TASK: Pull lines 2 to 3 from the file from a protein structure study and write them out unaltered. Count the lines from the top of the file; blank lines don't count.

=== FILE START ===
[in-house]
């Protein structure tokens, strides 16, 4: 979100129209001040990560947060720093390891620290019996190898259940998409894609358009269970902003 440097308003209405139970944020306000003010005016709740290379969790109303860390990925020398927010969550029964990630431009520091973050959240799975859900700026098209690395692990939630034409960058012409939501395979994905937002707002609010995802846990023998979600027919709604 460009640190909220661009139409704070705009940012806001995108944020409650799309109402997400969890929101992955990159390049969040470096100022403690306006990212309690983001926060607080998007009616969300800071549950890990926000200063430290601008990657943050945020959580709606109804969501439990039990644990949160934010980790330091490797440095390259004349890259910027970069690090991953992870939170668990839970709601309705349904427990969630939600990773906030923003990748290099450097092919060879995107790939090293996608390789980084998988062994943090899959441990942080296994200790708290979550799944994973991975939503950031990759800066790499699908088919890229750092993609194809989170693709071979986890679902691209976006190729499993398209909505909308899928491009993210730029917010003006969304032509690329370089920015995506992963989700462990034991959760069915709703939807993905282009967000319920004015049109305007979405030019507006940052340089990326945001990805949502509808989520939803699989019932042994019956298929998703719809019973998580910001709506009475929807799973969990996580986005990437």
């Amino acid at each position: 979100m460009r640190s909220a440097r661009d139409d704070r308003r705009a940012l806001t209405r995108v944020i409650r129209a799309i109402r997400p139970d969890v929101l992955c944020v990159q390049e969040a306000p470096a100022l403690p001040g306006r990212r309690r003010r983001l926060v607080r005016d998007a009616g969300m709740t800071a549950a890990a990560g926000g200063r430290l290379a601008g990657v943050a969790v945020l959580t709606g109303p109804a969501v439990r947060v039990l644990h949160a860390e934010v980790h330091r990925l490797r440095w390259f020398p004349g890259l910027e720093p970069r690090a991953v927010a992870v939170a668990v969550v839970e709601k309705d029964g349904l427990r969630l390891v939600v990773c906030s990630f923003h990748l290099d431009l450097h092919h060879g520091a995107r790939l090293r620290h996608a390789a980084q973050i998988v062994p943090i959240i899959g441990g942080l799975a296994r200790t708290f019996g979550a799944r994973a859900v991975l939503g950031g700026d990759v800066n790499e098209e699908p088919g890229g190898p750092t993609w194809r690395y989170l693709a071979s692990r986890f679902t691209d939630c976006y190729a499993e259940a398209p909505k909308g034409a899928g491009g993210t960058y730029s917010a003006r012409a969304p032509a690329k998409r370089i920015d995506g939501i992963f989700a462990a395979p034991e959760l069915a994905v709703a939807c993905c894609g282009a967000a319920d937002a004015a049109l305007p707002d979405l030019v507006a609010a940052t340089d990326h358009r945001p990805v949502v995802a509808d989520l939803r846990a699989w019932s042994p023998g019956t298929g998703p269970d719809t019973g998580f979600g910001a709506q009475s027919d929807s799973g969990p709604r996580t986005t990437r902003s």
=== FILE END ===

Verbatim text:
């Protein structure tokens, strides 16, 4: 979100129209001040990560947060720093390891620290019996190898259940998409894609358009269970902003 440097308003209405139970944020306000003010005016709740290379969790109303860390990925020398927010969550029964990630431009520091973050959240799975859900700026098209690395692990939630034409960058012409939501395979994905937002707002609010995802846990023998979600027919709604 460009640190909220661009139409704070705009940012806001995108944020409650799309109402997400969890929101992955990159390049969040470096100022403690306006990212309690983001926060607080998007009616969300800071549950890990926000200063430290601008990657943050945020959580709606109804969501439990039990644990949160934010980790330091490797440095390259004349890259910027970069690090991953992870939170668990839970709601309705349904427990969630939600990773906030923003990748290099450097092919060879995107790939090293996608390789980084998988062994943090899959441990942080296994200790708290979550799944994973991975939503950031990759800066790499699908088919890229750092993609194809989170693709071979986890679902691209976006190729499993398209909505909308899928491009993210730029917010003006969304032509690329370089920015995506992963989700462990034991959760069915709703939807993905282009967000319920004015049109305007979405030019507006940052340089990326945001990805949502509808989520939803699989019932042994019956298929998703719809019973998580910001709506009475929807799973969990996580986005990437």
């Amino acid at each position: 979100m460009r640190s909220a440097r661009d139409d704070r308003r705009a940012l806001t209405r995108v944020i409650r129209a799309i109402r997400p139970d969890v929101l992955c944020v990159q390049e969040a306000p470096a100022l403690p001040g306006r990212r309690r003010r983001l926060v607080r005016d998007a009616g969300m709740t800071a549950a890990a990560g926000g200063r430290l290379a601008g990657v943050a969790v945020l959580t709606g109303p109804a969501v439990r947060v039990l644990h949160a860390e934010v980790h330091r990925l490797r440095w390259f020398p004349g890259l910027e720093p970069r690090a991953v927010a992870v939170a668990v969550v839970e709601k309705d029964g349904l427990r969630l390891v939600v990773c906030s990630f923003h990748l290099d431009l450097h092919h060879g520091a995107r790939l090293r620290h996608a390789a980084q973050i998988v062994p943090i959240i899959g441990g942080l799975a296994r200790t708290f019996g979550a799944r994973a859900v991975l939503g950031g700026d990759v800066n790499e098209e699908p088919g890229g190898p750092t993609w194809r690395y989170l693709a071979s692990r986890f679902t691209d939630c976006y190729a499993e259940a398209p909505k909308g034409a899928g491009g993210t960058y730029s917010a003006r012409a969304p032509a690329k998409r370089i920015d995506g939501i992963f989700a462990a395979p034991e959760l069915a994905v709703a939807c993905c894609g282009a967000a319920d937002a004015a049109l305007p707002d979405l030019v507006a609010a940052t340089d990326h358009r945001p990805v949502v995802a509808d989520l939803r846990a699989w019932s042994p023998g019956t298929g998703p269970d719809t019973g998580f979600g910001a709506q009475s027919d929807s799973g969990p709604r996580t986005t990437r902003s």